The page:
Michael Oppenheimer

Department of Geosciences
Woodrow Wilson School
Princeton University
448 Robertson Hall
Princeton, NJ 08544-1013

E-Mail: EmailAddress: hidden: you can email any NBER-related person as first underscore last at nber dot org
Institutional Affiliation: Princeton University

NBER Working Papers and Publications

August 2018Evaluating the Economic Cost of Coastal Flooding
with Klaus Desmet, Robert E. Kopp, Scott A. Kulp, Dávid Krisztián Nagy, Esteban Rossi-Hansberg, Benjamin H. Strauss: w24918
Sea-level rise and ensuing permanent coastal inundation will cause spatial shifts in population and economic activity over the next 200 years. Using a highly spatially disaggregated, dynamic model of the world economy that accounts for the dynamics of migration, trade, and innovation, this paper estimates the consequences of probabilistic projections of local sea-level changes under different emissions scenarios. Under an intermediate greenhouse gas concentration trajectory, permanent flooding is projected to reduce global real GDP by an average of 0.19% in present value terms, with welfare declining by 0.24% as people move to places with less attractive amenities. By the year 2200 a projected 1.46% of world population will be displaced. Losses in many coastal localities are more than an o...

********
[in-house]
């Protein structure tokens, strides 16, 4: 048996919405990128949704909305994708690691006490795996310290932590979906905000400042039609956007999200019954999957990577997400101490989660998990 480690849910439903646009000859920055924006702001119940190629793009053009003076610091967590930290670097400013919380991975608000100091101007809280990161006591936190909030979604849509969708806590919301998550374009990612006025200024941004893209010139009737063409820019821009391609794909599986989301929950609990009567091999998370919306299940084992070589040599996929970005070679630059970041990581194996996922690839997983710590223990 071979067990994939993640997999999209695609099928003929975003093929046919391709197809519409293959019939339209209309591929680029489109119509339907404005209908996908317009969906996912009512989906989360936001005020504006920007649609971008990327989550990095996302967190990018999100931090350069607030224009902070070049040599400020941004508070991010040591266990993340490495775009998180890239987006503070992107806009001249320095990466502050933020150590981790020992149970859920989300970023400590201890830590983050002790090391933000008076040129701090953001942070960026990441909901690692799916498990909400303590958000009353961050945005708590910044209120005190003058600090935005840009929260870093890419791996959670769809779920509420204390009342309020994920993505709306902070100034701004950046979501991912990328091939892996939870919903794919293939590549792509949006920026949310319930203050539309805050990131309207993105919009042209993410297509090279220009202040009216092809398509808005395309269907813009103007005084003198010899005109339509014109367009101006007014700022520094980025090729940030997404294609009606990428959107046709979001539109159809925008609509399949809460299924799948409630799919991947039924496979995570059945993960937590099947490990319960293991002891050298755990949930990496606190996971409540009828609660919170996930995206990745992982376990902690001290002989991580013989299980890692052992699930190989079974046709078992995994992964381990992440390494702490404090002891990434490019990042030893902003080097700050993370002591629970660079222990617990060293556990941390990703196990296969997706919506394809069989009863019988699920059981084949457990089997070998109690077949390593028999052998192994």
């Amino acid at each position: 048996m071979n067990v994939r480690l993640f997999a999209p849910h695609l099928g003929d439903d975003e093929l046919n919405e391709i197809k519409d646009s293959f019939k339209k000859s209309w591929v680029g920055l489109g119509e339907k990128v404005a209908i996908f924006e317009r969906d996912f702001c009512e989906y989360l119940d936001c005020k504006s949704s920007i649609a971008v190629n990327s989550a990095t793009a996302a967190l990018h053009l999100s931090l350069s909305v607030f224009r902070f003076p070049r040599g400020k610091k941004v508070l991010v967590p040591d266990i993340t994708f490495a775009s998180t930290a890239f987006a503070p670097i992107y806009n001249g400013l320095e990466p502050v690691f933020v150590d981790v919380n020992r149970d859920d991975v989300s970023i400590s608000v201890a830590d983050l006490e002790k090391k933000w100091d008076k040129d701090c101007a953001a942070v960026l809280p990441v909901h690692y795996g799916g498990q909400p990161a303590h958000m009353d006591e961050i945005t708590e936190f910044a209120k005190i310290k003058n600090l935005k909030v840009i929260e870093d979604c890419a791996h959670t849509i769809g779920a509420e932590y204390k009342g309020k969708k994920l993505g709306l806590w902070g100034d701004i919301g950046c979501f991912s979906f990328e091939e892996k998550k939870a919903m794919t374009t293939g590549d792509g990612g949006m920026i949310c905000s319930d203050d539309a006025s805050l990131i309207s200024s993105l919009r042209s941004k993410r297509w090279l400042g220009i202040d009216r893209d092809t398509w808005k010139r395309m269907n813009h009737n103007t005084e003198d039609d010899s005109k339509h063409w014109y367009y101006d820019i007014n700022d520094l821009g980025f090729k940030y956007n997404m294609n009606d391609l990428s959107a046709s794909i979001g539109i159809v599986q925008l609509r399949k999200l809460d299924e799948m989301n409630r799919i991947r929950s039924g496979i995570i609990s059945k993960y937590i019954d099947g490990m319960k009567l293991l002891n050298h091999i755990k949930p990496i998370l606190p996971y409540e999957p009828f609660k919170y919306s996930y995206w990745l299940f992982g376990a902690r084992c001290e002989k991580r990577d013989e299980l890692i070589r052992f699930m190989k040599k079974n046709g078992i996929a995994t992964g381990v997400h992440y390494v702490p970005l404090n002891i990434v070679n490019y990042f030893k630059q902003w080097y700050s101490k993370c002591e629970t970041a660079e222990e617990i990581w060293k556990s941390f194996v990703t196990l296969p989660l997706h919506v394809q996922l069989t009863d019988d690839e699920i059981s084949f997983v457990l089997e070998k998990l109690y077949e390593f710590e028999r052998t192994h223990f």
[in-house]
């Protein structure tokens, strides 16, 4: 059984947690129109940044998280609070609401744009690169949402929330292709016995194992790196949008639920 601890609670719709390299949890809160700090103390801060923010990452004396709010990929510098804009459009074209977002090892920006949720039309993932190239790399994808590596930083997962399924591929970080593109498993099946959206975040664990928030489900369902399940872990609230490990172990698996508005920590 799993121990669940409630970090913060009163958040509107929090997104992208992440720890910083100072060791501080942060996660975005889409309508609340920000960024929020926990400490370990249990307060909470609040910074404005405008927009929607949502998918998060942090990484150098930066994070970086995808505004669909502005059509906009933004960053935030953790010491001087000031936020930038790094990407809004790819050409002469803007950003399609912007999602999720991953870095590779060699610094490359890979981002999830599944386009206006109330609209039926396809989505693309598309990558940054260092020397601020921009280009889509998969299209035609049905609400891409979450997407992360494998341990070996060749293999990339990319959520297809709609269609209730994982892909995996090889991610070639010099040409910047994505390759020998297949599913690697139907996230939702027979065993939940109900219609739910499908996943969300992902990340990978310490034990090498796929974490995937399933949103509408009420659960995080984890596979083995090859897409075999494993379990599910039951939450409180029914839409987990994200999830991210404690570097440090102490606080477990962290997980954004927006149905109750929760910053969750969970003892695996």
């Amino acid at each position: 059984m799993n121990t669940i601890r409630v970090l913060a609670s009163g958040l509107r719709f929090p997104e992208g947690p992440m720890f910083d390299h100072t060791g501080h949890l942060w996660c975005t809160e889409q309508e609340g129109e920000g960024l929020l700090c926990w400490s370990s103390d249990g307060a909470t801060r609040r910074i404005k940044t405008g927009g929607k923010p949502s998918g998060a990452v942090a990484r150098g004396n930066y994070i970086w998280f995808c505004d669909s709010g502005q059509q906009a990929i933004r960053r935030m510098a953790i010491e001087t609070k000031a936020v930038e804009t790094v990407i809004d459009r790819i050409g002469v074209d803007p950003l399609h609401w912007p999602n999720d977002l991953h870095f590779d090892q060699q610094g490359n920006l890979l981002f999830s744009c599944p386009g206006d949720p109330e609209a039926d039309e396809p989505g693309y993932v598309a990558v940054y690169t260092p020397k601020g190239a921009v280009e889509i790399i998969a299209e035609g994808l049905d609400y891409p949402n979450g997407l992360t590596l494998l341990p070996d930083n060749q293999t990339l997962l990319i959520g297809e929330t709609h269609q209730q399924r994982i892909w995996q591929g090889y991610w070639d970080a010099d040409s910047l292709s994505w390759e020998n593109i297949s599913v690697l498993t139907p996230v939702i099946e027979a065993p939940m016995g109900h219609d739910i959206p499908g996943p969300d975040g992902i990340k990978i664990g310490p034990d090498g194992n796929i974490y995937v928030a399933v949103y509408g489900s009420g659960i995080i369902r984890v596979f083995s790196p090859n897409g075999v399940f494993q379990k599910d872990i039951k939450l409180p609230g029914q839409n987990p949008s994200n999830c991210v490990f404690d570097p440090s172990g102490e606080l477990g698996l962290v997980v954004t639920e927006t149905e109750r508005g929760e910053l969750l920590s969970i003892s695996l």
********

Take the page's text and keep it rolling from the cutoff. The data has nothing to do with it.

January 2012Climate Change, Crop Yields, and Internal Migration in the United States
with Shuaizhang Feng, Wolfram Schlenker: w17734
We investigate the link between agricultural productivity and net migration in the United States using a county-level panel for the most recent period of 1970-2009. In rural counties of the Corn Belt, we find a statistically significant relationship between changes in net outmigration and climate-driven changes in crop yields, with an estimated semi-elasticity of about -0.17, i.e., a 1% decrease in yields leads to a 0.17% net reduction of the population through migration. This effect is primarily driven by young adults. We do not detect a response for senior citizens, nor for the general population in eastern counties outside the Corn Belt. Applying this semi-elasticity to predicted yield changes under the B2 scenario of the Hadley III model, we project that, holding other factors constan...
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